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Domain Availability Checker  (View post)

Tamar Weinberg [PersonRank 1]

Thursday, November 16, 2006
10 years ago5,046 views

I noticed this and I saw this two weeks earlier:

instantdomainsearch.com/

They look pretty similar to me.

Ian [PersonRank 0]

10 years ago #

Wow, that's really handy!

Dylan Bennett [PersonRank 1]

10 years ago #

I would never use any domain availability finder site that wasn't from a reputable registrar (what an oxymoron that is!). The likelihood that they would then steal a potentially hot domain is too high. If it's from a reputable registrar, they have too much to lose by stealing a domain people are searching for.

Just my two cents.

Ryan [PersonRank 0]

10 years ago #

I prefer domaintools.com works great.

Will [PersonRank 0]

10 years ago #

I prefer ajaxwhois.com over all mentioned so far.

Eytan Buchman [PersonRank 10]

10 years ago #

I am going to go ahead and echo Dylan here. Seems to be that this would function as a top-notch aggregation system for someone instead in jumping in on valuable domains.

Gary Price [PersonRank 10]

10 years ago #

I will agree with Ryan. DomainTools for me. Plus, this is a service that many of use to find out what new domains have been registered or moved from one name server to another. It runs about $15/month U.S. Of course, more if you're monitoring lots of domains. DomainTools.com also offers historical WHOIS data back to 2002.

PCNames [PersonRank 0]

10 years ago #

I am part of PCNames.com and I thought I would just clear a few things up.

1) We would never steal any domain ideas. We don't even monitor what's typed in. Nor do we participate in any kind of selling of domains.

2) We also offer many other tools at pcnames.com/tools.htm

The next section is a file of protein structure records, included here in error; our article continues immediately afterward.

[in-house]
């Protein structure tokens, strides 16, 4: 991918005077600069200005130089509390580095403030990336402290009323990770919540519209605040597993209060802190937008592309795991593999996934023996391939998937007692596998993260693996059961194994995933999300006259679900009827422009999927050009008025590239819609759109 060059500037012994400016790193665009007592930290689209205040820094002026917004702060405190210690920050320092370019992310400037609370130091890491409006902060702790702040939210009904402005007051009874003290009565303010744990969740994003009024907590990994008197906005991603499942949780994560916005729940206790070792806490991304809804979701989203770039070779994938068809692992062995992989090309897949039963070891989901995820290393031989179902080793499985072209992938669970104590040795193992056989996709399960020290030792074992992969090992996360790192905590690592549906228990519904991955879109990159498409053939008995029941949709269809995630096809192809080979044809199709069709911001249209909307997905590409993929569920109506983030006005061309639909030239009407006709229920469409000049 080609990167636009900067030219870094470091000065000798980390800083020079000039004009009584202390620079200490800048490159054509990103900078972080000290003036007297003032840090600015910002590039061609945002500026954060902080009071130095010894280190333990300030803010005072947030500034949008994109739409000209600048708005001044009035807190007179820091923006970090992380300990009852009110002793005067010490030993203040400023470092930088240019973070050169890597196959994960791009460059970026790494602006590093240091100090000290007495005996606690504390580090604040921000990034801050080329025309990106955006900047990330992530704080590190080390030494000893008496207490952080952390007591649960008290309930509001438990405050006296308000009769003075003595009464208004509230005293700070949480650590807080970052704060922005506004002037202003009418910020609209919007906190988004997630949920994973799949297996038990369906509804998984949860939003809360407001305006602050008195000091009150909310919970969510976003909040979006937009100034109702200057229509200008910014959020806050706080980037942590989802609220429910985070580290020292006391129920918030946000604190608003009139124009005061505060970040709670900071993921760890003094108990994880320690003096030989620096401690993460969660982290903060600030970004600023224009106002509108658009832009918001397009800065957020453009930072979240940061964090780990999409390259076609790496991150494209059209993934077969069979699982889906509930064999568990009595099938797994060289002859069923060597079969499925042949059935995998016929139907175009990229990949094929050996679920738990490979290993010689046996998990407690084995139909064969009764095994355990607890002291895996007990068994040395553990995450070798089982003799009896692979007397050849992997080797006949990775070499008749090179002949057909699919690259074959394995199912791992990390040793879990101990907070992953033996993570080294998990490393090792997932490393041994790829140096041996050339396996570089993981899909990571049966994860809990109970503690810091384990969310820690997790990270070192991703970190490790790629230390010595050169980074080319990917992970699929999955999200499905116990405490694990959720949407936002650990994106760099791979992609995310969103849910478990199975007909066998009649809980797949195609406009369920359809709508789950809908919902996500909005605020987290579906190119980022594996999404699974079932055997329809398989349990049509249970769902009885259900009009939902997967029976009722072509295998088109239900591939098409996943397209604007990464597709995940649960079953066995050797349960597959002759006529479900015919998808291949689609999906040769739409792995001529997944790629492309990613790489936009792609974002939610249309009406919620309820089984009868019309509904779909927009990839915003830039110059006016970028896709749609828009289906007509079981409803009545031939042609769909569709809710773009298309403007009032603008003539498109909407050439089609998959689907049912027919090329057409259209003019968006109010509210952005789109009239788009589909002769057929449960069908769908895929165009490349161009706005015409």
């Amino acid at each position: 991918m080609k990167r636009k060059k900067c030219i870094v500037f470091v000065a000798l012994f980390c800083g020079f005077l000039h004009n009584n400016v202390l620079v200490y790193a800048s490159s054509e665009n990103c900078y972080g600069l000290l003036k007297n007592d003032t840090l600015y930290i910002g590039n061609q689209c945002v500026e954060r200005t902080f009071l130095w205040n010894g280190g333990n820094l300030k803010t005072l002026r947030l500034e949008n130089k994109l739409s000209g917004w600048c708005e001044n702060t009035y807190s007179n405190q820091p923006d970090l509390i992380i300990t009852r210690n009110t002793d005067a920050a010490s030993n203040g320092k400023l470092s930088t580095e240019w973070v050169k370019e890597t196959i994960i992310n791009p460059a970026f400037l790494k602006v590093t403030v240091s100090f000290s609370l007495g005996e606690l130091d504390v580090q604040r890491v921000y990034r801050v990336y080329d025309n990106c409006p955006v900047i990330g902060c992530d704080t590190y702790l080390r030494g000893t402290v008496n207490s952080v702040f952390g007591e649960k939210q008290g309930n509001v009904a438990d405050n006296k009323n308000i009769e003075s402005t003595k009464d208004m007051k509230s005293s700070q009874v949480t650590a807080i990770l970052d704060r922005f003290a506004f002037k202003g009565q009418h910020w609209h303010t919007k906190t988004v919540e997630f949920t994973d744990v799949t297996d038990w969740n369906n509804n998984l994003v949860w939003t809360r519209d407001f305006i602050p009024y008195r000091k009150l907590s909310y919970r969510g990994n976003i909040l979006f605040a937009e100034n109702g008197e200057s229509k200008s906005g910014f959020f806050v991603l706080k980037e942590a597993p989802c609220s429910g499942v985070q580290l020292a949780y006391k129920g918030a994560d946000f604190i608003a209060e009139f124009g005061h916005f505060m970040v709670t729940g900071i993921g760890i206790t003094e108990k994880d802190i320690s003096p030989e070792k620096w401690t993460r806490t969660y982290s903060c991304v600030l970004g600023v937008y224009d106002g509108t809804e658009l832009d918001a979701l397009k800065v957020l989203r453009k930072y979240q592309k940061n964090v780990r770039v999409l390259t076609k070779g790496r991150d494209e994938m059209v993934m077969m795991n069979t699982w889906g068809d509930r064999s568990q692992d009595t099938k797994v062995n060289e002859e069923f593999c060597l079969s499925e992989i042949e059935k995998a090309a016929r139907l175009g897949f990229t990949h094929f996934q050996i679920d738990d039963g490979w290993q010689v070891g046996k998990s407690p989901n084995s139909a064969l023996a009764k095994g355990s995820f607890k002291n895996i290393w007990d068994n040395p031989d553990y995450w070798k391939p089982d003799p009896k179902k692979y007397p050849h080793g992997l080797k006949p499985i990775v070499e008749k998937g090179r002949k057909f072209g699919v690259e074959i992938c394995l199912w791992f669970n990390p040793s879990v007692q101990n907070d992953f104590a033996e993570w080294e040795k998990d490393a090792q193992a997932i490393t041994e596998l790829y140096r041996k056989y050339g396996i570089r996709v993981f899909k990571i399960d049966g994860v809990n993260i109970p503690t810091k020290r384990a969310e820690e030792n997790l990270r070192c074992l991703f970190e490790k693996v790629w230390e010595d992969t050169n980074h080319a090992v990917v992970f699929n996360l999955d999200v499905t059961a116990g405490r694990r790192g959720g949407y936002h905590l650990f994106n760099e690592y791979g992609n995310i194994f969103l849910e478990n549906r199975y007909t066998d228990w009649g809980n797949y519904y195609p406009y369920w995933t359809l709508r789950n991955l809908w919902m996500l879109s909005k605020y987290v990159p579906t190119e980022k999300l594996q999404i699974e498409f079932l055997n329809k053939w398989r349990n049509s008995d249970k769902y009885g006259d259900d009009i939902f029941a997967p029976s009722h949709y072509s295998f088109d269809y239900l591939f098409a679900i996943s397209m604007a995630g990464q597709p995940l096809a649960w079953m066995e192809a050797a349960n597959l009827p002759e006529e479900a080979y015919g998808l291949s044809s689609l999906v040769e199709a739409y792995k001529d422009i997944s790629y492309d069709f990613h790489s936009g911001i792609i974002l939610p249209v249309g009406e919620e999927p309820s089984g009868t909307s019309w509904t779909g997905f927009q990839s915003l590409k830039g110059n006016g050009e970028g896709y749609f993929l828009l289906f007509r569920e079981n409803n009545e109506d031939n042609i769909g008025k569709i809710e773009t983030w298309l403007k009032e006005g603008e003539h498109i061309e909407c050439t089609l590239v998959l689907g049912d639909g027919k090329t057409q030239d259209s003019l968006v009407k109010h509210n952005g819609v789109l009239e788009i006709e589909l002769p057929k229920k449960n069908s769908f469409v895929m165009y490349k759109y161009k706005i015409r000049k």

Michael Keukert [PersonRank 1]

10 years ago #

There is a big discussion going on on WebmasterWorld right now. A lot of people claim to have evidence that domain aivailability checks get eavesdropped routinely, and "promising" names get registered by domain tasters right away with the prospect of selling them to the person who queried.

There is controversy wether this happens on pure whois queries (which I personally think is possible but think nobody does it on a large scale) or if rather those "check if your domain is available" forms on website are prone to abuse (which I personally think is happing every day on a large scale).

Consensus is that the most secure method is to query a domain via a command-line whois of the *nix operating system of your choice.

Discussion is going on here: webmasterworld.com/domain_name ...

Travis Harris [PersonRank 10]

10 years ago #

I just lost a domain that I did a search on with a reputable registrar about a week ago. I went to buy the domain hours after I searched, and it was gone. This can be a problem with whoever you go with. Fortunately, it was just kited for tasting and was released about 5 days later so I then got it.

If this happens to you, do not preform ANY whois on the domain... do not go to the page... do not do ANYTHING related to that domain for 5 days and you might.... just might get as fortunate as I did.

Cram [PersonRank 1]

10 years ago #

Hey, what's the big deal? I've been using www.domainsbot.com for some time now. Can't see how PCNames is different or better.

This thread is locked as it's old... but you can create a new thread in the forum. 

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